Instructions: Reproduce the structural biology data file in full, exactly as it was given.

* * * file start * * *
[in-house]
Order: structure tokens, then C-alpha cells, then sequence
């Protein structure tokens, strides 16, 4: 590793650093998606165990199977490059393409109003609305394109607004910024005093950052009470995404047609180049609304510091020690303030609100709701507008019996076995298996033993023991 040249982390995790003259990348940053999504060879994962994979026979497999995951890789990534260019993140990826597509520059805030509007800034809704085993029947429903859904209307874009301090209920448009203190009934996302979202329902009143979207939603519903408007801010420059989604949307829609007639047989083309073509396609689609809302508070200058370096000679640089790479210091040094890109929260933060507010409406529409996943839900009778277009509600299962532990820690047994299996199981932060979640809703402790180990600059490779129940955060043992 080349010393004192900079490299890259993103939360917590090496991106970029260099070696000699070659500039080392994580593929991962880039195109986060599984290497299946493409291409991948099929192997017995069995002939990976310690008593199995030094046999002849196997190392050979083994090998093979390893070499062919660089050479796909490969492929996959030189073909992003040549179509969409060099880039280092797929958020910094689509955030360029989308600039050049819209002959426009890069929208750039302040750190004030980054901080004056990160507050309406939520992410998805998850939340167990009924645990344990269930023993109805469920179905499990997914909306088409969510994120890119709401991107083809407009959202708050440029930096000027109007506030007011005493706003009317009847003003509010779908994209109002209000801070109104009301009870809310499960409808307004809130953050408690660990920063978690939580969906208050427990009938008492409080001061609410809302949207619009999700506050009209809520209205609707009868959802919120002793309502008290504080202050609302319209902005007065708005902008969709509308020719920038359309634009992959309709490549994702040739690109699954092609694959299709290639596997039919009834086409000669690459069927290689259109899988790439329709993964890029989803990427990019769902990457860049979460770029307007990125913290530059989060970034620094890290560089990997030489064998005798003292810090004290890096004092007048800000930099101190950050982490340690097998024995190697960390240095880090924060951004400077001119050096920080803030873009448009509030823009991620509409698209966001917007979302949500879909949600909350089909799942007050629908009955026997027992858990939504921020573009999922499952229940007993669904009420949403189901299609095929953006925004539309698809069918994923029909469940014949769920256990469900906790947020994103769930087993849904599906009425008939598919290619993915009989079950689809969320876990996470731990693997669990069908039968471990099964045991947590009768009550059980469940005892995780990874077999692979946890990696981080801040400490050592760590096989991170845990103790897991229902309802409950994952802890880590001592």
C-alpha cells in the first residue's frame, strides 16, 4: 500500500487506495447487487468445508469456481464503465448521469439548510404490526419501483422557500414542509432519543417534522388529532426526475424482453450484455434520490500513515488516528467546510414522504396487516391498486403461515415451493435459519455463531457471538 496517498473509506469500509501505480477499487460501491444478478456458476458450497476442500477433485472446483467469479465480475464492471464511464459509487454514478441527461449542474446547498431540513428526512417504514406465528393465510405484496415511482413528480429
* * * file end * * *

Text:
[in-house]
Order: structure tokens, then C-alpha cells, then sequence
């Protein structure tokens, strides 16, 4: 590793650093998606165990199977490059393409109003609305394109607004910024005093950052009470995404047609180049609304510091020690303030609100709701507008019996076995298996033993023991 040249982390995790003259990348940053999504060879994962994979026979497999995951890789990534260019993140990826597509520059805030509007800034809704085993029947429903859904209307874009301090209920448009203190009934996302979202329902009143979207939603519903408007801010420059989604949307829609007639047989083309073509396609689609809302508070200058370096000679640089790479210091040094890109929260933060507010409406529409996943839900009778277009509600299962532990820690047994299996199981932060979640809703402790180990600059490779129940955060043992 080349010393004192900079490299890259993103939360917590090496991106970029260099070696000699070659500039080392994580593929991962880039195109986060599984290497299946493409291409991948099929192997017995069995002939990976310690008593199995030094046999002849196997190392050979083994090998093979390893070499062919660089050479796909490969492929996959030189073909992003040549179509969409060099880039280092797929958020910094689509955030360029989308600039050049819209002959426009890069929208750039302040750190004030980054901080004056990160507050309406939520992410998805998850939340167990009924645990344990269930023993109805469920179905499990997914909306088409969510994120890119709401991107083809407009959202708050440029930096000027109007506030007011005493706003009317009847003003509010779908994209109002209000801070109104009301009870809310499960409808307004809130953050408690660990920063978690939580969906208050427990009938008492409080001061609410809302949207619009999700506050009209809520209205609707009868959802919120002793309502008290504080202050609302319209902005007065708005902008969709509308020719920038359309634009992959309709490549994702040739690109699954092609694959299709290639596997039919009834086409000669690459069927290689259109899988790439329709993964890029989803990427990019769902990457860049979460770029307007990125913290530059989060970034620094890290560089990997030489064998005798003292810090004290890096004092007048800000930099101190950050982490340690097998024995190697960390240095880090924060951004400077001119050096920080803030873009448009509030823009991620509409698209966001917007979302949500879909949600909350089909799942007050629908009955026997027992858990939504921020573009999922499952229940007993669904009420949403189901299609095929953006925004539309698809069918994923029909469940014949769920256990469900906790947020994103769930087993849904599906009425008939598919290619993915009989079950689809969320876990996470731990693997669990069908039968471990099964045991947590009768009550059980469940005892995780990874077999692979946890990696981080801040400490050592760590096989991170845990103790897991229902309802409950994952802890880590001592």
C-alpha cells in the first residue's frame, strides 16, 4: 500500500487506495447487487468445508469456481464503465448521469439548510404490526419501483422557500414542509432519543417534522388529532426526475424482453450484455434520490500513515488516528467546510414522504396487516391498486403461515415451493435459519455463531457471538 496517498473509506469500509501505480477499487460501491444478478456458476458450497476442500477433485472446483467469479465480475464492471464511464459509487454514478441527461449542474446547498431540513428526512417504514406465528393465510405484496415511482413528480429